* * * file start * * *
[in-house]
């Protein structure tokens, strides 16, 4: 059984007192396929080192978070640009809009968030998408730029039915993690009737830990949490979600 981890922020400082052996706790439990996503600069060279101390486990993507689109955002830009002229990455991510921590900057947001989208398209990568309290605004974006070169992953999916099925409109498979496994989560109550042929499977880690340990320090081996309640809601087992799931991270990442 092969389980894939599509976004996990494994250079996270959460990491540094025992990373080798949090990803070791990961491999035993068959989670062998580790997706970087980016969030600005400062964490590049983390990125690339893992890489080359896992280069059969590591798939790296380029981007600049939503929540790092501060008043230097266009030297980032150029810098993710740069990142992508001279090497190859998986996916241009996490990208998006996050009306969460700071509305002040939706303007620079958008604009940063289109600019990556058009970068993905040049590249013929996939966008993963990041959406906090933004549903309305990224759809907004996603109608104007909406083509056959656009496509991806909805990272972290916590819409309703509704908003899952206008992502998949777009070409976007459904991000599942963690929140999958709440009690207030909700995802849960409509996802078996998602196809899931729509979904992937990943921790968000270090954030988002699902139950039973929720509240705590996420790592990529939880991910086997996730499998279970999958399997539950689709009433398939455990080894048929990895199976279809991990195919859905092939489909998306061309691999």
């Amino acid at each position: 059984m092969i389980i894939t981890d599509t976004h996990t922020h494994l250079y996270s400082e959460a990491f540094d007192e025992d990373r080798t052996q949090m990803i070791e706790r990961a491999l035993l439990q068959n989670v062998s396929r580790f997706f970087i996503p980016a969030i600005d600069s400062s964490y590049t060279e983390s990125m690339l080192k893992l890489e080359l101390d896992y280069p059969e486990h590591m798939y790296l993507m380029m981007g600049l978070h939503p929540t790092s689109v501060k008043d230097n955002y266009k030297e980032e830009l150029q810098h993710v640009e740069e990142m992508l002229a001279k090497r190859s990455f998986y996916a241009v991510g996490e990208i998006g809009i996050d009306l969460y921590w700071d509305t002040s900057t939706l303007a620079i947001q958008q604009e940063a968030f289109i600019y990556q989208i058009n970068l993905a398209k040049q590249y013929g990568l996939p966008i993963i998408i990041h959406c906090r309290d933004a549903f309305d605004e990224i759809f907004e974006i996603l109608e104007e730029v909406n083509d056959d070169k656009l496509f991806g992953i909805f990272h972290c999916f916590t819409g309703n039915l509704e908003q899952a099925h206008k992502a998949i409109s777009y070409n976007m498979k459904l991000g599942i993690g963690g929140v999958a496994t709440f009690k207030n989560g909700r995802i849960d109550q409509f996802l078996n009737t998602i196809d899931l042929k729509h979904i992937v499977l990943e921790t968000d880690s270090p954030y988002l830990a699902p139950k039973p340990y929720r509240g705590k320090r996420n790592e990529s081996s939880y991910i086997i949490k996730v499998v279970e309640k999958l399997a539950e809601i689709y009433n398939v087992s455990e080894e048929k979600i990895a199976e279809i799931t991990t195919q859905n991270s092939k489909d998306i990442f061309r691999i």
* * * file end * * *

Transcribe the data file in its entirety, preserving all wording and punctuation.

[in-house]
């Protein structure tokens, strides 16, 4: 059984007192396929080192978070640009809009968030998408730029039915993690009737830990949490979600 981890922020400082052996706790439990996503600069060279101390486990993507689109955002830009002229990455991510921590900057947001989208398209990568309290605004974006070169992953999916099925409109498979496994989560109550042929499977880690340990320090081996309640809601087992799931991270990442 092969389980894939599509976004996990494994250079996270959460990491540094025992990373080798949090990803070791990961491999035993068959989670062998580790997706970087980016969030600005400062964490590049983390990125690339893992890489080359896992280069059969590591798939790296380029981007600049939503929540790092501060008043230097266009030297980032150029810098993710740069990142992508001279090497190859998986996916241009996490990208998006996050009306969460700071509305002040939706303007620079958008604009940063289109600019990556058009970068993905040049590249013929996939966008993963990041959406906090933004549903309305990224759809907004996603109608104007909406083509056959656009496509991806909805990272972290916590819409309703509704908003899952206008992502998949777009070409976007459904991000599942963690929140999958709440009690207030909700995802849960409509996802078996998602196809899931729509979904992937990943921790968000270090954030988002699902139950039973929720509240705590996420790592990529939880991910086997996730499998279970999958399997539950689709009433398939455990080894048929990895199976279809991990195919859905092939489909998306061309691999």
């Amino acid at each position: 059984m092969i389980i894939t981890d599509t976004h996990t922020h494994l250079y996270s400082e959460a990491f540094d007192e025992d990373r080798t052996q949090m990803i070791e706790r990961a491999l035993l439990q068959n989670v062998s396929r580790f997706f970087i996503p980016a969030i600005d600069s400062s964490y590049t060279e983390s990125m690339l080192k893992l890489e080359l101390d896992y280069p059969e486990h590591m798939y790296l993507m380029m981007g600049l978070h939503p929540t790092s689109v501060k008043d230097n955002y266009k030297e980032e830009l150029q810098h993710v640009e740069e990142m992508l002229a001279k090497r190859s990455f998986y996916a241009v991510g996490e990208i998006g809009i996050d009306l969460y921590w700071d509305t002040s900057t939706l303007a620079i947001q958008q604009e940063a968030f289109i600019y990556q989208i058009n970068l993905a398209k040049q590249y013929g990568l996939p966008i993963i998408i990041h959406c906090r309290d933004a549903f309305d605004e990224i759809f907004e974006i996603l109608e104007e730029v909406n083509d056959d070169k656009l496509f991806g992953i909805f990272h972290c999916f916590t819409g309703n039915l509704e908003q899952a099925h206008k992502a998949i409109s777009y070409n976007m498979k459904l991000g599942i993690g963690g929140v999958a496994t709440f009690k207030n989560g909700r995802i849960d109550q409509f996802l078996n009737t998602i196809d899931l042929k729509h979904i992937v499977l990943e921790t968000d880690s270090p954030y988002l830990a699902p139950k039973p340990y929720r509240g705590k320090r996420n790592e990529s081996s939880y991910i086997i949490k996730v499998v279970e309640k999958l399997a539950e809601i689709y009433n398939v087992s455990e080894e048929k979600i990895a199976e279809i799931t991990t195919q859905n991270s092939k489909d998306i990442f061309r691999i």